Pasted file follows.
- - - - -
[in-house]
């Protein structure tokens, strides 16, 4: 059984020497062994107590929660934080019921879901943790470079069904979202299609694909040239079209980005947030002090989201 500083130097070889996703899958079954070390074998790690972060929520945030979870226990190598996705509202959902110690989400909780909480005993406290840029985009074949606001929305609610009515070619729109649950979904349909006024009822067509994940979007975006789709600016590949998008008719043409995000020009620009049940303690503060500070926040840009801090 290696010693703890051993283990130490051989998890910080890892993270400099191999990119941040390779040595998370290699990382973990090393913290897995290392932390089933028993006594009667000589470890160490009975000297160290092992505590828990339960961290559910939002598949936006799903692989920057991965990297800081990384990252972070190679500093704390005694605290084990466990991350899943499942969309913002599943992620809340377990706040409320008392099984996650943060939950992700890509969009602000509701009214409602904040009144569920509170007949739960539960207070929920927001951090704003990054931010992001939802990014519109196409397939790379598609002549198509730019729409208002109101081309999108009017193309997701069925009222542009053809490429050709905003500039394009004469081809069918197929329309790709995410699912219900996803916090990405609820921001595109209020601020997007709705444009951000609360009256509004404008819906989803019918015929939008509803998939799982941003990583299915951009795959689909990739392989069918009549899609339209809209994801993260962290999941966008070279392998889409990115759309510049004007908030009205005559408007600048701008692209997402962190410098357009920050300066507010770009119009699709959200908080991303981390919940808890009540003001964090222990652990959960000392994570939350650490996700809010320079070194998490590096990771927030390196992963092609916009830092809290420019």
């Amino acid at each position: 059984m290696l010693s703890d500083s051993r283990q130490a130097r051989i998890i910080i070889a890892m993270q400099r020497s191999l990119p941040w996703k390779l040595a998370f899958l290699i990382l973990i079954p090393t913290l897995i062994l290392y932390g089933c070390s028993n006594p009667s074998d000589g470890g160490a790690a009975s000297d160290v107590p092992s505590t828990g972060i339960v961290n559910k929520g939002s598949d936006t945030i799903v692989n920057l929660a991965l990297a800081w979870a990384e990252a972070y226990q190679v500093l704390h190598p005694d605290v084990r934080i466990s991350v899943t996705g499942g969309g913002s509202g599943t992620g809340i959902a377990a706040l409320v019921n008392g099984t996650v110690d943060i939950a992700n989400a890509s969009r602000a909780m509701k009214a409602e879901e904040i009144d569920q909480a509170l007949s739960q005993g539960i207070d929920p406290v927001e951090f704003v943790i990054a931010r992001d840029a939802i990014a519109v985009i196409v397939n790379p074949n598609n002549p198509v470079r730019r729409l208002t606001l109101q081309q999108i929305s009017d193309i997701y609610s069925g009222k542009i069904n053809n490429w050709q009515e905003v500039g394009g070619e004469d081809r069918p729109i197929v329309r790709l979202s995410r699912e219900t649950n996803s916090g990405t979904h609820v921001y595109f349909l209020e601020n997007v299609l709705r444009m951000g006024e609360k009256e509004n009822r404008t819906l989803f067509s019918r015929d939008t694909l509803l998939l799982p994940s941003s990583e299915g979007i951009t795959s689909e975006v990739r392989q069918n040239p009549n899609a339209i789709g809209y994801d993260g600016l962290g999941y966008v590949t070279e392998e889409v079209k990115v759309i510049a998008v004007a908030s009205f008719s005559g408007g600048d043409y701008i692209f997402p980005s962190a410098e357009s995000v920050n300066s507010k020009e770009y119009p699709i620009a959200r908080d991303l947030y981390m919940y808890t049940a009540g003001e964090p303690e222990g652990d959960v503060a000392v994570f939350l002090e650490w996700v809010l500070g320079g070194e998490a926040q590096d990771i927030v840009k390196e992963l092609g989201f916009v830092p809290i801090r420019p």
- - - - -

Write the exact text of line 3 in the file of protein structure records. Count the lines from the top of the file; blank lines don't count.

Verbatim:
């Amino acid at each position: 059984m290696l010693s703890d500083s051993r283990q130490a130097r051989i998890i910080i070889a890892m993270q400099r020497s191999l990119p941040w996703k390779l040595a998370f899958l290699i990382l973990i079954p090393t913290l897995i062994l290392y932390g089933c070390s028993n006594p009667s074998d000589g470890g160490a790690a009975s000297d160290v107590p092992s505590t828990g972060i339960v961290n559910k929520g939002s598949d936006t945030i799903v692989n920057l929660a991965l990297a800081w979870a990384e990252a972070y226990q190679v500093l704390h190598p005694d605290v084990r934080i466990s991350v899943t996705g499942g969309g913002s509202g599943t992620g809340i959902a377990a706040l409320v019921n008392g099984t996650v110690d943060i939950a992700n989400a890509s969009r602000a909780m509701k009214a409602e879901e904040i009144d569920q909480a509170l007949s739960q005993g539960i207070d929920p406290v927001e951090f704003v943790i990054a931010r992001d840029a939802i990014a519109v985009i196409v397939n790379p074949n598609n002549p198509v470079r730019r729409l208002t606001l109101q081309q999108i929305s009017d193309i997701y609610s069925g009222k542009i069904n053809n490429w050709q009515e905003v500039g394009g070619e004469d081809r069918p729109i197929v329309r790709l979202s995410r699912e219900t649950n996803s916090g990405t979904h609820v921001y595109f349909l209020e601020n997007v299609l709705r444009m951000g006024e609360k009256e509004n009822r404008t819906l989803f067509s019918r015929d939008t694909l509803l998939l799982p994940s941003s990583e299915g979007i951009t795959s689909e975006v990739r392989q069918n040239p009549n899609a339209i789709g809209y994801d993260g600016l962290g999941y966008v590949t070279e392998e889409v079209k990115v759309i510049a998008v004007a908030s009205f008719s005559g408007g600048d043409y701008i692209f997402p980005s962190a410098e357009s995000v920050n300066s507010k020009e770009y119009p699709i620009a959200r908080d991303l947030y981390m919940y808890t049940a009540g003001e964090p303690e222990g652990d959960v503060a000392v994570f939350l002090e650490w996700v809010l500070g320079g070194e998490a926040q590096d990771i927030v840009k390196e992963l092609g989201f916009v830092p809290i801090r420019p």